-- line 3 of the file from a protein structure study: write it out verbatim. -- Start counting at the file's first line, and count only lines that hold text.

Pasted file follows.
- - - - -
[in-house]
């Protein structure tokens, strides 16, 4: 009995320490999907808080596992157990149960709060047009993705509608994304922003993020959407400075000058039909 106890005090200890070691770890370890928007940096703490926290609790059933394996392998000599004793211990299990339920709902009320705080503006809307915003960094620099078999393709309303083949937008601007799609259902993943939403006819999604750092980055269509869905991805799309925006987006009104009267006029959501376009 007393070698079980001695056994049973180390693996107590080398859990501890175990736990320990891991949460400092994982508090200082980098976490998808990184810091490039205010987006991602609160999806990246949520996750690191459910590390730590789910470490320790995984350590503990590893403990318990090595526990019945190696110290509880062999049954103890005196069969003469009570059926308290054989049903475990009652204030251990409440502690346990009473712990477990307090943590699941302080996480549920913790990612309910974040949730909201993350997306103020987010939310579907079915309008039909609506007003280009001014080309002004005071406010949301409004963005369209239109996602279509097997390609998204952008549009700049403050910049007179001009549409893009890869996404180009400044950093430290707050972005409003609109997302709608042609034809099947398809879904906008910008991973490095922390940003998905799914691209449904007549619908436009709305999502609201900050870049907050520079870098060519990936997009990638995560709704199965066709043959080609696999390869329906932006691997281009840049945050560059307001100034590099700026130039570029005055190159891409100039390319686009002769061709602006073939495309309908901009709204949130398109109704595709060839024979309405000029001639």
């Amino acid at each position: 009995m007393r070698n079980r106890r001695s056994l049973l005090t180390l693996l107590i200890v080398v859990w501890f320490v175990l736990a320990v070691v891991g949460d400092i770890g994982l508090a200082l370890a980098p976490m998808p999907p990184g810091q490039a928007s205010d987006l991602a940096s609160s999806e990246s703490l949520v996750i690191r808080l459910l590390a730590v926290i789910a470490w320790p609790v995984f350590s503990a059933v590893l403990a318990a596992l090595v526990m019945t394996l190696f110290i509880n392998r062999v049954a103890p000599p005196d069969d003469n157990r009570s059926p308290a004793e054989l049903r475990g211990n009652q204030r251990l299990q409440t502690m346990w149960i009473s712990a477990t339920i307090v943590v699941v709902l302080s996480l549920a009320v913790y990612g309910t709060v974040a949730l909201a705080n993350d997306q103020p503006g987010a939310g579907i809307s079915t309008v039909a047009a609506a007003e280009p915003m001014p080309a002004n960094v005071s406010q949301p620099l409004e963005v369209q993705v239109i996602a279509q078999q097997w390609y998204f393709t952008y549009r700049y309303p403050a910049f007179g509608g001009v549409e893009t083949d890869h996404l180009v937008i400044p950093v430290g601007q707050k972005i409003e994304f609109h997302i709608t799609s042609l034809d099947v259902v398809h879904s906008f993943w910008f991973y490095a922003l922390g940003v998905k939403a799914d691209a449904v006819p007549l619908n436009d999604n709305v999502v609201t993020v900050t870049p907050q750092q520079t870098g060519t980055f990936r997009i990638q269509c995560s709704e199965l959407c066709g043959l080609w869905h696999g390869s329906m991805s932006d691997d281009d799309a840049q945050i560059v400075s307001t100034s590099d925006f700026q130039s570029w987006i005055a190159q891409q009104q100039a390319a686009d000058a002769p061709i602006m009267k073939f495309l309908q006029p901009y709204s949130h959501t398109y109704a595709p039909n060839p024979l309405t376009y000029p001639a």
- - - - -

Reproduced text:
């Amino acid at each position: 009995m007393r070698n079980r106890r001695s056994l049973l005090t180390l693996l107590i200890v080398v859990w501890f320490v175990l736990a320990v070691v891991g949460d400092i770890g994982l508090a200082l370890a980098p976490m998808p999907p990184g810091q490039a928007s205010d987006l991602a940096s609160s999806e990246s703490l949520v996750i690191r808080l459910l590390a730590v926290i789910a470490w320790p609790v995984f350590s503990a059933v590893l403990a318990a596992l090595v526990m019945t394996l190696f110290i509880n392998r062999v049954a103890p000599p005196d069969d003469n157990r009570s059926p308290a004793e054989l049903r475990g211990n009652q204030r251990l299990q409440t502690m346990w149960i009473s712990a477990t339920i307090v943590v699941v709902l302080s996480l549920a009320v913790y990612g309910t709060v974040a949730l909201a705080n993350d997306q103020p503006g987010a939310g579907i809307s079915t309008v039909a047009a609506a007003e280009p915003m001014p080309a002004n960094v005071s406010q949301p620099l409004e963005v369209q993705v239109i996602a279509q078999q097997w390609y998204f393709t952008y549009r700049y309303p403050a910049f007179g509608g001009v549409e893009t083949d890869h996404l180009v937008i400044p950093v430290g601007q707050k972005i409003e994304f609109h997302i709608t799609s042609l034809d099947v259902v398809h879904s906008f993943w910008f991973y490095a922003l922390g940003v998905k939403a799914d691209a449904v006819p007549l619908n436009d999604n709305v999502v609201t993020v900050t870049p907050q750092q520079t870098g060519t980055f990936r997009i990638q269509c995560s709704e199965l959407c066709g043959l080609w869905h696999g390869s329906m991805s932006d691997d281009d799309a840049q945050i560059v400075s307001t100034s590099d925006f700026q130039s570029w987006i005055a190159q891409q009104q100039a390319a686009d000058a002769p061709i602006m009267k073939f495309l309908q006029p901009y709204s949130h959501t398109y109704a595709p039909n060839p024979l309405t376009y000029p001639a």